Why we love it: Healthy Children is the digital home of the AAP, a group of 67,000 pediatric physicians — when they make a recommendation (e.g. no screen time for children under two), it becomes the standard. In its Media section, there’s plenty of nuts-and-bolts advice on pressing matters like how to assess violent or disturbing media content, as well as health-related topics like how to avoid pairing junk food with screen time.

MediaSmarts

MediaSmarts

What they say: “MediaSmarts is a Canadian not-for-profit charitable organization for digital and media literacy. Our vision is that children and youth have the critical thinking skills to engage with media as active and informed digital citizens.”

Why we love it: Media literacy — the way people of all ages navigate, share, and comprehend the information they consume online — is the focus of MediaSmarts. It’s educational in nature, which means their content can be dense, but it’s helpful nonetheless. We suggest you start with their Digital and Media Literacy Fundamentals to better understand the current tech landscape and then zone in on the Parents section for more practical advice.

Raising Digital Natives

Raising Digital Natives

What they say: “Raising Digital Natives is a place for parents and educators to get practical, timely, and non-judgmental advice to set our kids up for success in a digital world, and in life.”

Why we love it: The information surrounding screen time can sometimes feel daunting and dry, but Dr. Devorah Heitner offers advice that’s more personal (and personable). The Raising Digital Natives founder and author of Screenwise: Helping Kids Thrive (and Survive) in Their Digital World addresses the subject of kids and tech on her blog and also offers practical advice with her online Phonewise Boot Camp for Parents course.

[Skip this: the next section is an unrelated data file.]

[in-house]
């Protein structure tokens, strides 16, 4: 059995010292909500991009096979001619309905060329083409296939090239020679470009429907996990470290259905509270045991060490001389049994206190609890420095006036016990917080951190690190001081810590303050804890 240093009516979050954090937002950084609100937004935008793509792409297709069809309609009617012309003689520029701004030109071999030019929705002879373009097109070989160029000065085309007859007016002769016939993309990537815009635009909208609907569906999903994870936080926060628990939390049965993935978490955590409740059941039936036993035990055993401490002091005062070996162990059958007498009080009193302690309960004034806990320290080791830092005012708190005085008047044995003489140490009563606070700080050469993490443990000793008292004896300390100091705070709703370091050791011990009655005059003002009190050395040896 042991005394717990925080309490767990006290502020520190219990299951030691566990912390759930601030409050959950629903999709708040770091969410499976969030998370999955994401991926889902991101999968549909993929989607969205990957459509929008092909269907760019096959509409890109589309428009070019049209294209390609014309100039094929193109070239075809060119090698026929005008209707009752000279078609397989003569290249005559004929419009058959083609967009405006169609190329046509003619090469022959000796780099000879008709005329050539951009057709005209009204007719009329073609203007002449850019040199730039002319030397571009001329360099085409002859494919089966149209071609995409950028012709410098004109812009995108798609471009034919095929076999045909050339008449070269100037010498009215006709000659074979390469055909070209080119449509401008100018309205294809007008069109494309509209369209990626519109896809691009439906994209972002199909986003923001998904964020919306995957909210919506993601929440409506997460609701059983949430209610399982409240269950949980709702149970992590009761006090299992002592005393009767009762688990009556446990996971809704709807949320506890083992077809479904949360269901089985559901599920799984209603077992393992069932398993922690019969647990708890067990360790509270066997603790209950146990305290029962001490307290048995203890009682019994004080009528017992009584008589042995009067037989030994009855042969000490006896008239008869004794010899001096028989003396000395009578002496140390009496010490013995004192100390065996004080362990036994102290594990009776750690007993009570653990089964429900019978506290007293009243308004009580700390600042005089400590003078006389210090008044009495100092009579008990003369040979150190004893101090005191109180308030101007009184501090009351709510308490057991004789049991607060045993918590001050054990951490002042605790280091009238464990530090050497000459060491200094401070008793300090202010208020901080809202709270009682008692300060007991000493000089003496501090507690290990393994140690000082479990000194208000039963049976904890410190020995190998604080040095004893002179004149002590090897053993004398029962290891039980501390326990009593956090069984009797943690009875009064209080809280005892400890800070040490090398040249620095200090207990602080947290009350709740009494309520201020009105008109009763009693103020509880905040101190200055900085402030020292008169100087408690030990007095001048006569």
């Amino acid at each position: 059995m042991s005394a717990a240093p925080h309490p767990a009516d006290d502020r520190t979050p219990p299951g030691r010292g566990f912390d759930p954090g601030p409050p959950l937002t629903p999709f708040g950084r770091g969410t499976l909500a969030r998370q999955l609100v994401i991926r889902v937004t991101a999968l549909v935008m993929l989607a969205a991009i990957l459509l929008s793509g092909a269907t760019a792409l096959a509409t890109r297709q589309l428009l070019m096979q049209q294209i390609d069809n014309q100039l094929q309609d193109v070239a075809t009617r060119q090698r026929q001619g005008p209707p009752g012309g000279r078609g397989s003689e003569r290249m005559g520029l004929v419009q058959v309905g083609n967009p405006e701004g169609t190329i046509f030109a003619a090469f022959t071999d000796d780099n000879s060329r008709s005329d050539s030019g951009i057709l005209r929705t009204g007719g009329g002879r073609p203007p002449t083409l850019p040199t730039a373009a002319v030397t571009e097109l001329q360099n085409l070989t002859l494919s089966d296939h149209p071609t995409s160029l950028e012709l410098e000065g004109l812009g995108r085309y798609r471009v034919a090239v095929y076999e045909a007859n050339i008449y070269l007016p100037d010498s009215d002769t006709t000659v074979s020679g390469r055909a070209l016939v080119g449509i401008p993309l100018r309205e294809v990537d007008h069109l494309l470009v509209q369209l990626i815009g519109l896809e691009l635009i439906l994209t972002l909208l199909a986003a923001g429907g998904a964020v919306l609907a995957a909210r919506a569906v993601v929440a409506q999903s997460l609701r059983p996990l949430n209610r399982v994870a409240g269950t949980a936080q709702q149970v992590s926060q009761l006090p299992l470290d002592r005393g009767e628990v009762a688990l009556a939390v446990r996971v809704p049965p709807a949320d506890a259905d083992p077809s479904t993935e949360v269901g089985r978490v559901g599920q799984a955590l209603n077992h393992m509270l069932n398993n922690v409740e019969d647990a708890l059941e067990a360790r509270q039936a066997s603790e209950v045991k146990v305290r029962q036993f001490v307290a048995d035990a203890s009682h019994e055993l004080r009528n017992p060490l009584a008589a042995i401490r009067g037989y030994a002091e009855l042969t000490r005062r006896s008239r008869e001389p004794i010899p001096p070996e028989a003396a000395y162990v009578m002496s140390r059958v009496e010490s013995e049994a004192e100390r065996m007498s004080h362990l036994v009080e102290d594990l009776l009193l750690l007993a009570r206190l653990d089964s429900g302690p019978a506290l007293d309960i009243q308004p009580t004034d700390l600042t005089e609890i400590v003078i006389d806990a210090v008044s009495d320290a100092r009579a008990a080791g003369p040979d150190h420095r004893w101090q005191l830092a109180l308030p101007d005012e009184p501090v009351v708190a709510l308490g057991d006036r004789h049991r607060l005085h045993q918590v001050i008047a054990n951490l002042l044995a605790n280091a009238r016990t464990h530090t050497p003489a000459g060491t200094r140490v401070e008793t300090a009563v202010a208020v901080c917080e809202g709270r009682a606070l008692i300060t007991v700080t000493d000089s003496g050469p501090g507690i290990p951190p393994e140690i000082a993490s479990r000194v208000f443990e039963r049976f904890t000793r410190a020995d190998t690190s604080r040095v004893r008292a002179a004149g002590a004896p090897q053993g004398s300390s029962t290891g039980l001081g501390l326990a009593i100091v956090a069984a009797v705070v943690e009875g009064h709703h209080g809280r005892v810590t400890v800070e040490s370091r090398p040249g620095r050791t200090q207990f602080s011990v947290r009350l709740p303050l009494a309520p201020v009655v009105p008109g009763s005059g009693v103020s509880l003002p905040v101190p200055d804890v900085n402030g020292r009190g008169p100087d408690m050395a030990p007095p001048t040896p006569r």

Zoe & Molly

Zoe & Molly

What they say: “All the components of the Zoe & Molly online website provide an engaging learning experience for students about internet safety. As the students progress through the website, their level of knowledge and safely confidence will increase.”

Why we love it: Zoe and Molly are two comic book characters with one important mission: to help kids understand the opportunities and pitfalls of the internet. The comics speak directly to kids — it’s a fun, interactive way for them to learn about online safety — but there are helpful resources for parents, too: the Teachers section is chock-full of lesson plans and other resources that can be used to help kids understand the bigger picture behind the Zoe and Molly storyline.

kidSAFE Seal Program

kidSAFE Seal Program

What they say: “The kidSAFE Seal Program is an independent safety certification service and seal-of-approval program designed exclusively for children-friendly websites and technologies, including online game sites, educational services, virtual worlds, social networks, mobile apps, tablet devices, connected toys, and other similar online and interactive services.”

Why we love it: The kidSAFE seal takes some of the guesswork out of browsing — they do the safety check for you and have developed three tiers of approvals: kidSAFE Certified, kidSAFE + COPPA Certified (meaning a site is COPPA compliant), and kidSAFE Listed (a designation for sites that were developed with children/school in mind). Their Member List is a great source for finding new and safe platforms for your kids to enjoy (including Kinzoo!)

There’s a lot to know about kids and technology today. And the only way we’re going to understand it all, is if we work together. That’s why we’ve compiled a list of our favorite websites — so parents can stay in the know and a step ahead of their kids on all-things tech.

Photo Credits: goodluz / Shutterstock, Common Sense Media, PBS, C0nnectSafely, AAP, MediaSmarts, Raising Digital Natives, The Canadian Centre for Child Protection, kidSAFE Seal Program